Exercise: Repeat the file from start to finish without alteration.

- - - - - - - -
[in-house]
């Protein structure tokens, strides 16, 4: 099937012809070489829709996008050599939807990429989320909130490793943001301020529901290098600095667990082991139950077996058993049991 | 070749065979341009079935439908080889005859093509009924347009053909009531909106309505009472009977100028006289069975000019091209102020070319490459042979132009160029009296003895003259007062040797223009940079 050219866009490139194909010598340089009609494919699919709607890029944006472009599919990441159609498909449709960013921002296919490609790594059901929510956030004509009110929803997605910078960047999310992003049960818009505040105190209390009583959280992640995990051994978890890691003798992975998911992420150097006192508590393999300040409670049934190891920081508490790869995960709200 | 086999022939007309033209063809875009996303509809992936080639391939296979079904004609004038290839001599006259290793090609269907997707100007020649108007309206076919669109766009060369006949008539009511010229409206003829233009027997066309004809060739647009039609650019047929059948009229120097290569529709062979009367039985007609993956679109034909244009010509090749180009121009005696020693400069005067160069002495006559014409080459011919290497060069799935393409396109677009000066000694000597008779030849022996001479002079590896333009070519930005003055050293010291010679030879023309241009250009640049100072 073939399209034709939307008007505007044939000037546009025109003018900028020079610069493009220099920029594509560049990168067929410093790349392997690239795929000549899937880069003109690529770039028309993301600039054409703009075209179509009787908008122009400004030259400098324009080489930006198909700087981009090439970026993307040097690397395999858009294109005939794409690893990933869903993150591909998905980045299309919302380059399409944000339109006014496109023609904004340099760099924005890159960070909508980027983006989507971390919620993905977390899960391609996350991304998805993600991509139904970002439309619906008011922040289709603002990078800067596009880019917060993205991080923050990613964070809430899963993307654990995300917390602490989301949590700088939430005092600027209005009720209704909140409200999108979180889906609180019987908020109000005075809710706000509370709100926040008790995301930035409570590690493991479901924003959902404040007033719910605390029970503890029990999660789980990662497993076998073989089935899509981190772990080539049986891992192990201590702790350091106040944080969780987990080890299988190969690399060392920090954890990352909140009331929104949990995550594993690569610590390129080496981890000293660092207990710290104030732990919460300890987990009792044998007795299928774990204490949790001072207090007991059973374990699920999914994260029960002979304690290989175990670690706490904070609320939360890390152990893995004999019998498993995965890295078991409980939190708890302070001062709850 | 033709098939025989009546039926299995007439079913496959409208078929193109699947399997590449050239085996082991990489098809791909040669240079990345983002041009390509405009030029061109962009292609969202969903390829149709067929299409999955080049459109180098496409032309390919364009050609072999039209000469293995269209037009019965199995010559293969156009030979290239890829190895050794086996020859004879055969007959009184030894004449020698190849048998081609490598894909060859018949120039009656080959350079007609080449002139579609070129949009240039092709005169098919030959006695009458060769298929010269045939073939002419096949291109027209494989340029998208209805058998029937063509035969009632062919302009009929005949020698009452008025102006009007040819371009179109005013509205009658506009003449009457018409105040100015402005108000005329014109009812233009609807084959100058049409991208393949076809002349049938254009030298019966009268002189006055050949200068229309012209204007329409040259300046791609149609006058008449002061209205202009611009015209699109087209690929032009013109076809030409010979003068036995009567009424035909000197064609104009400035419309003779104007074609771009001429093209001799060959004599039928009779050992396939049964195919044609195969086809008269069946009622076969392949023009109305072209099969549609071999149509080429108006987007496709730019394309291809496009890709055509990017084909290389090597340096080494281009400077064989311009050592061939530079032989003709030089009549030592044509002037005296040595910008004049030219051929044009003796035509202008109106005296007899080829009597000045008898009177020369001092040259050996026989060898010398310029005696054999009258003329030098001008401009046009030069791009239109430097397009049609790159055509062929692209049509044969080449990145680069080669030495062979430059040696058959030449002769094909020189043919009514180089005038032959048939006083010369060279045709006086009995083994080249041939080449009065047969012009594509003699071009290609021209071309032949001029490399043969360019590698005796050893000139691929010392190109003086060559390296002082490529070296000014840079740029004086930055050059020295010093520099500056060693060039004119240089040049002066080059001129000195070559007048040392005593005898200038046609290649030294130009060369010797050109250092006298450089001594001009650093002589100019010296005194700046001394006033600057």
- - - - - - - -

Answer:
[in-house]
């Protein structure tokens, strides 16, 4: 099937012809070489829709996008050599939807990429989320909130490793943001301020529901290098600095667990082991139950077996058993049991 | 070749065979341009079935439908080889005859093509009924347009053909009531909106309505009472009977100028006289069975000019091209102020070319490459042979132009160029009296003895003259007062040797223009940079 050219866009490139194909010598340089009609494919699919709607890029944006472009599919990441159609498909449709960013921002296919490609790594059901929510956030004509009110929803997605910078960047999310992003049960818009505040105190209390009583959280992640995990051994978890890691003798992975998911992420150097006192508590393999300040409670049934190891920081508490790869995960709200 | 086999022939007309033209063809875009996303509809992936080639391939296979079904004609004038290839001599006259290793090609269907997707100007020649108007309206076919669109766009060369006949008539009511010229409206003829233009027997066309004809060739647009039609650019047929059948009229120097290569529709062979009367039985007609993956679109034909244009010509090749180009121009005696020693400069005067160069002495006559014409080459011919290497060069799935393409396109677009000066000694000597008779030849022996001479002079590896333009070519930005003055050293010291010679030879023309241009250009640049100072 073939399209034709939307008007505007044939000037546009025109003018900028020079610069493009220099920029594509560049990168067929410093790349392997690239795929000549899937880069003109690529770039028309993301600039054409703009075209179509009787908008122009400004030259400098324009080489930006198909700087981009090439970026993307040097690397395999858009294109005939794409690893990933869903993150591909998905980045299309919302380059399409944000339109006014496109023609904004340099760099924005890159960070909508980027983006989507971390919620993905977390899960391609996350991304998805993600991509139904970002439309619906008011922040289709603002990078800067596009880019917060993205991080923050990613964070809430899963993307654990995300917390602490989301949590700088939430005092600027209005009720209704909140409200999108979180889906609180019987908020109000005075809710706000509370709100926040008790995301930035409570590690493991479901924003959902404040007033719910605390029970503890029990999660789980990662497993076998073989089935899509981190772990080539049986891992192990201590702790350091106040944080969780987990080890299988190969690399060392920090954890990352909140009331929104949990995550594993690569610590390129080496981890000293660092207990710290104030732990919460300890987990009792044998007795299928774990204490949790001072207090007991059973374990699920999914994260029960002979304690290989175990670690706490904070609320939360890390152990893995004999019998498993995965890295078991409980939190708890302070001062709850 | 033709098939025989009546039926299995007439079913496959409208078929193109699947399997590449050239085996082991990489098809791909040669240079990345983002041009390509405009030029061109962009292609969202969903390829149709067929299409999955080049459109180098496409032309390919364009050609072999039209000469293995269209037009019965199995010559293969156009030979290239890829190895050794086996020859004879055969007959009184030894004449020698190849048998081609490598894909060859018949120039009656080959350079007609080449002139579609070129949009240039092709005169098919030959006695009458060769298929010269045939073939002419096949291109027209494989340029998208209805058998029937063509035969009632062919302009009929005949020698009452008025102006009007040819371009179109005013509205009658506009003449009457018409105040100015402005108000005329014109009812233009609807084959100058049409991208393949076809002349049938254009030298019966009268002189006055050949200068229309012209204007329409040259300046791609149609006058008449002061209205202009611009015209699109087209690929032009013109076809030409010979003068036995009567009424035909000197064609104009400035419309003779104007074609771009001429093209001799060959004599039928009779050992396939049964195919044609195969086809008269069946009622076969392949023009109305072209099969549609071999149509080429108006987007496709730019394309291809496009890709055509990017084909290389090597340096080494281009400077064989311009050592061939530079032989003709030089009549030592044509002037005296040595910008004049030219051929044009003796035509202008109106005296007899080829009597000045008898009177020369001092040259050996026989060898010398310029005696054999009258003329030098001008401009046009030069791009239109430097397009049609790159055509062929692209049509044969080449990145680069080669030495062979430059040696058959030449002769094909020189043919009514180089005038032959048939006083010369060279045709006086009995083994080249041939080449009065047969012009594509003699071009290609021209071309032949001029490399043969360019590698005796050893000139691929010392190109003086060559390296002082490529070296000014840079740029004086930055050059020295010093520099500056060693060039004119240089040049002066080059001129000195070559007048040392005593005898200038046609290649030294130009060369010797050109250092006298450089001594001009650093002589100019010296005194700046001394006033600057």